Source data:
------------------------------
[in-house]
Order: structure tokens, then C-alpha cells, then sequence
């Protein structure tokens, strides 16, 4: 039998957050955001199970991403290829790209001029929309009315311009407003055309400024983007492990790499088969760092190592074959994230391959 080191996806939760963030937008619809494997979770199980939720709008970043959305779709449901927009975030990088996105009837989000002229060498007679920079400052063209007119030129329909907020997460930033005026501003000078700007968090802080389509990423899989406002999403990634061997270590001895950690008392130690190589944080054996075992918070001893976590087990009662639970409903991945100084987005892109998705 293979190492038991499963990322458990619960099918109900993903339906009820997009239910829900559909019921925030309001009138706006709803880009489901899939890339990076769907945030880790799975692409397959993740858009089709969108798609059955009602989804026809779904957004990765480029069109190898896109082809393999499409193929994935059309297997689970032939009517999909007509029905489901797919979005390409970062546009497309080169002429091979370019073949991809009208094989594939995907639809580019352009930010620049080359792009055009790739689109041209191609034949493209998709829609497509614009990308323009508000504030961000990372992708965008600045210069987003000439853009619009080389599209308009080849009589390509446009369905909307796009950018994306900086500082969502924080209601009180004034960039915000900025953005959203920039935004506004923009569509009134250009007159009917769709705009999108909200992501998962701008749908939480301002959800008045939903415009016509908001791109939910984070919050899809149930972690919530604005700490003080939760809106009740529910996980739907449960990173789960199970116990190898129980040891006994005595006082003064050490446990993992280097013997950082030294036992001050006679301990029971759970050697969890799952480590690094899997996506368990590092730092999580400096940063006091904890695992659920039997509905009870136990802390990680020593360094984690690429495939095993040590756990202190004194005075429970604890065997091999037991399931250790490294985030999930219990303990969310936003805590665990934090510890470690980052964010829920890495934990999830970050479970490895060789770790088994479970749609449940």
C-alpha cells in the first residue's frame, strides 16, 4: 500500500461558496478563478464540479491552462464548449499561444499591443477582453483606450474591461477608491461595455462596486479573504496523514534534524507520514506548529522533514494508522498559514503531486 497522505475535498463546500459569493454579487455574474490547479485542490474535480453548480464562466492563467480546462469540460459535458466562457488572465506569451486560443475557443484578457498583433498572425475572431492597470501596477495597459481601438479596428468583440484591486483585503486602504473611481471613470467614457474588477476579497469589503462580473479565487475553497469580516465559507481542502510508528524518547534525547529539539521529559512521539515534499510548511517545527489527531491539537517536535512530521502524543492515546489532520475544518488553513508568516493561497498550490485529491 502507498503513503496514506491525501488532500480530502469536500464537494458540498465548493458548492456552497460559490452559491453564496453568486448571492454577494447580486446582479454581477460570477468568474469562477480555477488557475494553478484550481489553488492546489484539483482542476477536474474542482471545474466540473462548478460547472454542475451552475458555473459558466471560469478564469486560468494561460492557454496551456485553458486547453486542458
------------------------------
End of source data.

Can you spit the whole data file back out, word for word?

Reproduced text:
[in-house]
Order: structure tokens, then C-alpha cells, then sequence
């Protein structure tokens, strides 16, 4: 039998957050955001199970991403290829790209001029929309009315311009407003055309400024983007492990790499088969760092190592074959994230391959 080191996806939760963030937008619809494997979770199980939720709008970043959305779709449901927009975030990088996105009837989000002229060498007679920079400052063209007119030129329909907020997460930033005026501003000078700007968090802080389509990423899989406002999403990634061997270590001895950690008392130690190589944080054996075992918070001893976590087990009662639970409903991945100084987005892109998705 293979190492038991499963990322458990619960099918109900993903339906009820997009239910829900559909019921925030309001009138706006709803880009489901899939890339990076769907945030880790799975692409397959993740858009089709969108798609059955009602989804026809779904957004990765480029069109190898896109082809393999499409193929994935059309297997689970032939009517999909007509029905489901797919979005390409970062546009497309080169002429091979370019073949991809009208094989594939995907639809580019352009930010620049080359792009055009790739689109041209191609034949493209998709829609497509614009990308323009508000504030961000990372992708965008600045210069987003000439853009619009080389599209308009080849009589390509446009369905909307796009950018994306900086500082969502924080209601009180004034960039915000900025953005959203920039935004506004923009569509009134250009007159009917769709705009999108909200992501998962701008749908939480301002959800008045939903415009016509908001791109939910984070919050899809149930972690919530604005700490003080939760809106009740529910996980739907449960990173789960199970116990190898129980040891006994005595006082003064050490446990993992280097013997950082030294036992001050006679301990029971759970050697969890799952480590690094899997996506368990590092730092999580400096940063006091904890695992659920039997509905009870136990802390990680020593360094984690690429495939095993040590756990202190004194005075429970604890065997091999037991399931250790490294985030999930219990303990969310936003805590665990934090510890470690980052964010829920890495934990999830970050479970490895060789770790088994479970749609449940």
C-alpha cells in the first residue's frame, strides 16, 4: 500500500461558496478563478464540479491552462464548449499561444499591443477582453483606450474591461477608491461595455462596486479573504496523514534534524507520514506548529522533514494508522498559514503531486 497522505475535498463546500459569493454579487455574474490547479485542490474535480453548480464562466492563467480546462469540460459535458466562457488572465506569451486560443475557443484578457498583433498572425475572431492597470501596477495597459481601438479596428468583440484591486483585503486602504473611481471613470467614457474588477476579497469589503462580473479565487475553497469580516465559507481542502510508528524518547534525547529539539521529559512521539515534499510548511517545527489527531491539537517536535512530521502524543492515546489532520475544518488553513508568516493561497498550490485529491 502507498503513503496514506491525501488532500480530502469536500464537494458540498465548493458548492456552497460559490452559491453564496453568486448571492454577494447580486446582479454581477460570477468568474469562477480555477488557475494553478484550481489553488492546489484539483482542476477536474474542482471545474466540473462548478460547472454542475451552475458555473459558466471560469478564469486560468494561460492557454496551456485553458486547453486542458